In my recent rundown of the new M.I.A. album Kala, I said track four, "Jimmy," sounded like Boney M; turns out I was both way off and weirdly close. The track is in fact a spot-on cover of "Jimmy Jimmy Jimmy Aaja," by Parvati Khan and Mithun Chakravarty, off the soundtrack to the 1982 Bollywood musical "Disco Dancer." Actually, it pretty much sounds like M.I.A. just sampled the whole song and sang over it. The reason it was confusing to me is probably because both this and Boney M were huge in Russiaer, the Soviet Unionback in the '80s and '90s. By the way, how weird is Russia's obsession with super-gay disco? Army of Lovers, anyone? That song was inescapable back in 1990 when I was studying over there, and it's basically like full-on trannies covering "Haveinu Shalom Alleihem." Seriously. Anyway, like most Bollywood stuff, "Jimmy Jimmy Jimmy Aaja" is super super duper awesome, and you can buy it on iTunes, watch the video below, or grab an mp3 at Gorilla vs. Bear who tipped me off on all this.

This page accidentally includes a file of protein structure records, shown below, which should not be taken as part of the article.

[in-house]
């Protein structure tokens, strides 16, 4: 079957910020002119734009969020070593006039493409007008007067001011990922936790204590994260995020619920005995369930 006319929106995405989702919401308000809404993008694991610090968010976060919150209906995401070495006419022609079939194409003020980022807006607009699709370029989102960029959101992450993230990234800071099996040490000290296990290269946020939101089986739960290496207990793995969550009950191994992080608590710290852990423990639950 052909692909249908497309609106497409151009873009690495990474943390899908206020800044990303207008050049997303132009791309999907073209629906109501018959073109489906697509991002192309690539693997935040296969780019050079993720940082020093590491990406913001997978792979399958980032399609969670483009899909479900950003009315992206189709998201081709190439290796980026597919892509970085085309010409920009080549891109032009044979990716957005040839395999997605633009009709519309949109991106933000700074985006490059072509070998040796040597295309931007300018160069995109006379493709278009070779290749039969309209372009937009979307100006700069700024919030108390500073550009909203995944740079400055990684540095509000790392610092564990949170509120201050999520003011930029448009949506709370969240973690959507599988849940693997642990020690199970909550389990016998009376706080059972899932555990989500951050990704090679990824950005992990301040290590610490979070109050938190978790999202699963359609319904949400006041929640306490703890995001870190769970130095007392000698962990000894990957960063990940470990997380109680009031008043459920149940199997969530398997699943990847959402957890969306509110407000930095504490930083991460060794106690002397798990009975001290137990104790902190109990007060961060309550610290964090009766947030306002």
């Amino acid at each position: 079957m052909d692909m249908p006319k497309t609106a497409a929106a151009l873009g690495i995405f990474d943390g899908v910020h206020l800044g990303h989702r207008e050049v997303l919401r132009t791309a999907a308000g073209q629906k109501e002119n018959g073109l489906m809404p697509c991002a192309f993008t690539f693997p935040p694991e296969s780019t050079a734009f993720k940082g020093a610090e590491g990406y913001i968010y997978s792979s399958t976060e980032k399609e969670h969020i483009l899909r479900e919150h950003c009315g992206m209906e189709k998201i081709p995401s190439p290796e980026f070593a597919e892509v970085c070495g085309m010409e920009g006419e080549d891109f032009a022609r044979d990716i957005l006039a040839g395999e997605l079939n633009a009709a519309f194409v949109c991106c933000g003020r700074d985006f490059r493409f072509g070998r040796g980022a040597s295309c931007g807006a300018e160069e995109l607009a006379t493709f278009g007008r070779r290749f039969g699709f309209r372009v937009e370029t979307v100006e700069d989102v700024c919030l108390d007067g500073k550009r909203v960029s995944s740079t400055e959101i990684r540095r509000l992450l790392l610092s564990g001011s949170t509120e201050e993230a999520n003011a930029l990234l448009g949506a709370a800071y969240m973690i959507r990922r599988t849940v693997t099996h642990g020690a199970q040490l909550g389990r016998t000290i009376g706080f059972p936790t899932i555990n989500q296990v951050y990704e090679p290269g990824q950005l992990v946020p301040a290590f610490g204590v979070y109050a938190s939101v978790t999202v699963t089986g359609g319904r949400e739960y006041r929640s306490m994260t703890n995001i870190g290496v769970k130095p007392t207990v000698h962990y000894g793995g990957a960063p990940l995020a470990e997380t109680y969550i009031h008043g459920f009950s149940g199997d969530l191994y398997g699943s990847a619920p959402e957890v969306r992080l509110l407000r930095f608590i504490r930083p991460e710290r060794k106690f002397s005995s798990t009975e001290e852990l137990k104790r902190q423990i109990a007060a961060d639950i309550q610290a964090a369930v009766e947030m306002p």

In a move that says to the world, "no, of course we're not desperate and fearful, as our industry crumbles around us," music-licensing group ASCAP is now going after bars, clubs and restaurants that play any of the over 8 million songs by artists they represent without paying appropriate fees. ASCAP have apparently sued over two dozen venues recently who have failed to pay their royalties. Of course, legally, ASCAP is right: if I charge people $5 to come listen to the new U2 CD, it sure seems like that's money U2 should get. Since, you know, they need more money. But business owners often pay music services for chatter-free background tunes; is that different from just turning on the radio? Most amusing is this statement from Vincent Candilora, ASCAP senior vice president for licensing: "As long as it's [played] outside a direct circle of friends and family, it is considered a public performance." So, how many friends and family can I have before it's not considered a "direct circle?" We need friendship guidelines!